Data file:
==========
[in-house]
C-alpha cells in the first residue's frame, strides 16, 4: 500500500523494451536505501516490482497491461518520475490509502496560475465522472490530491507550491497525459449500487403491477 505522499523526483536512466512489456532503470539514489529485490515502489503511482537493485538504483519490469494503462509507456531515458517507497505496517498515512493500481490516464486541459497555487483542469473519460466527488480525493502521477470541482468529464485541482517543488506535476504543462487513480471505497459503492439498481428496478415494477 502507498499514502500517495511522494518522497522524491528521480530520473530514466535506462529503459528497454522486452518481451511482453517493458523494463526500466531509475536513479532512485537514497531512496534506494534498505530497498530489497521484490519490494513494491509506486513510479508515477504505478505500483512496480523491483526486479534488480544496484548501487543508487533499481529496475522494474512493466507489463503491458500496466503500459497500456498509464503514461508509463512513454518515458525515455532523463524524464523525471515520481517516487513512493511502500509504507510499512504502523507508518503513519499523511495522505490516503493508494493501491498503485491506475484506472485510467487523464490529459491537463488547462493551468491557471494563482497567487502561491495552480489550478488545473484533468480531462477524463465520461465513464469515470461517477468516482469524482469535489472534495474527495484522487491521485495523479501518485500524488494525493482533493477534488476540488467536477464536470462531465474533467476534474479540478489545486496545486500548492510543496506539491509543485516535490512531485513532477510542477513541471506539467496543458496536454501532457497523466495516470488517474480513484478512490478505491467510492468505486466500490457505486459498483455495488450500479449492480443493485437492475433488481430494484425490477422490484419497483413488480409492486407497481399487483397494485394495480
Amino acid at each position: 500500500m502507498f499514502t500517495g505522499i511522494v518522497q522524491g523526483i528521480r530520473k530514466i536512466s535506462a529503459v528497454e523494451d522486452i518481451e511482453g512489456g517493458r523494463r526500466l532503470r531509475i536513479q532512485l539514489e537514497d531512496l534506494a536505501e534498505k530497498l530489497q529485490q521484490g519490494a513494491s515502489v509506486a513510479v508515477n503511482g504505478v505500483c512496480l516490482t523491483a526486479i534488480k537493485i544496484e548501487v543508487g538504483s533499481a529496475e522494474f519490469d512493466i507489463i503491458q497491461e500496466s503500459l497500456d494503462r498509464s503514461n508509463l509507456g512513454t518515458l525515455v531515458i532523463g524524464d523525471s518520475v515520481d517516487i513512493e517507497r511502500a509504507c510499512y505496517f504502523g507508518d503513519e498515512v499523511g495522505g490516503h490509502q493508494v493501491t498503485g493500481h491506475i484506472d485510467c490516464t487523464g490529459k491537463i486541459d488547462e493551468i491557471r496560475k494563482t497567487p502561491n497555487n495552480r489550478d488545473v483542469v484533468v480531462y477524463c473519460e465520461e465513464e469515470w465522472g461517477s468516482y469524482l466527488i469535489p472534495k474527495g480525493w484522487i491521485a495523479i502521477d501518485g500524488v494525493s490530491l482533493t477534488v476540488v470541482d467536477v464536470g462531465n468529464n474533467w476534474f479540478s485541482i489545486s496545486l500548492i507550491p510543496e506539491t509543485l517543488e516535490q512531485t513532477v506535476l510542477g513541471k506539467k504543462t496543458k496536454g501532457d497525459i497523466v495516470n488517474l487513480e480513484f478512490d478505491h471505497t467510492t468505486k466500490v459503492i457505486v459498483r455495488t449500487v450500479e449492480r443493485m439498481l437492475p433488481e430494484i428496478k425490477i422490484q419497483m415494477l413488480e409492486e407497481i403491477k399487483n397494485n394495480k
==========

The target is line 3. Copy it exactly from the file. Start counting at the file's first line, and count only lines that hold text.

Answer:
Amino acid at each position: 500500500m502507498f499514502t500517495g505522499i511522494v518522497q522524491g523526483i528521480r530520473k530514466i536512466s535506462a529503459v528497454e523494451d522486452i518481451e511482453g512489456g517493458r523494463r526500466l532503470r531509475i536513479q532512485l539514489e537514497d531512496l534506494a536505501e534498505k530497498l530489497q529485490q521484490g519490494a513494491s515502489v509506486a513510479v508515477n503511482g504505478v505500483c512496480l516490482t523491483a526486479i534488480k537493485i544496484e548501487v543508487g538504483s533499481a529496475e522494474f519490469d512493466i507489463i503491458q497491461e500496466s503500459l497500456d494503462r498509464s503514461n508509463l509507456g512513454t518515458l525515455v531515458i532523463g524524464d523525471s518520475v515520481d517516487i513512493e517507497r511502500a509504507c510499512y505496517f504502523g507508518d503513519e498515512v499523511g495522505g490516503h490509502q493508494v493501491t498503485g493500481h491506475i484506472d485510467c490516464t487523464g490529459k491537463i486541459d488547462e493551468i491557471r496560475k494563482t497567487p502561491n497555487n495552480r489550478d488545473v483542469v484533468v480531462y477524463c473519460e465520461e465513464e469515470w465522472g461517477s468516482y469524482l466527488i469535489p472534495k474527495g480525493w484522487i491521485a495523479i502521477d501518485g500524488v494525493s490530491l482533493t477534488v476540488v470541482d467536477v464536470g462531465n468529464n474533467w476534474f479540478s485541482i489545486s496545486l500548492i507550491p510543496e506539491t509543485l517543488e516535490q512531485t513532477v506535476l510542477g513541471k506539467k504543462t496543458k496536454g501532457d497525459i497523466v495516470n488517474l487513480e480513484f478512490d478505491h471505497t467510492t468505486k466500490v459503492i457505486v459498483r455495488t449500487v450500479e449492480r443493485m439498481l437492475p433488481e430494484i428496478k425490477i422490484q419497483m415494477l413488480e409492486e407497481i403491477k399487483n397494485n394495480k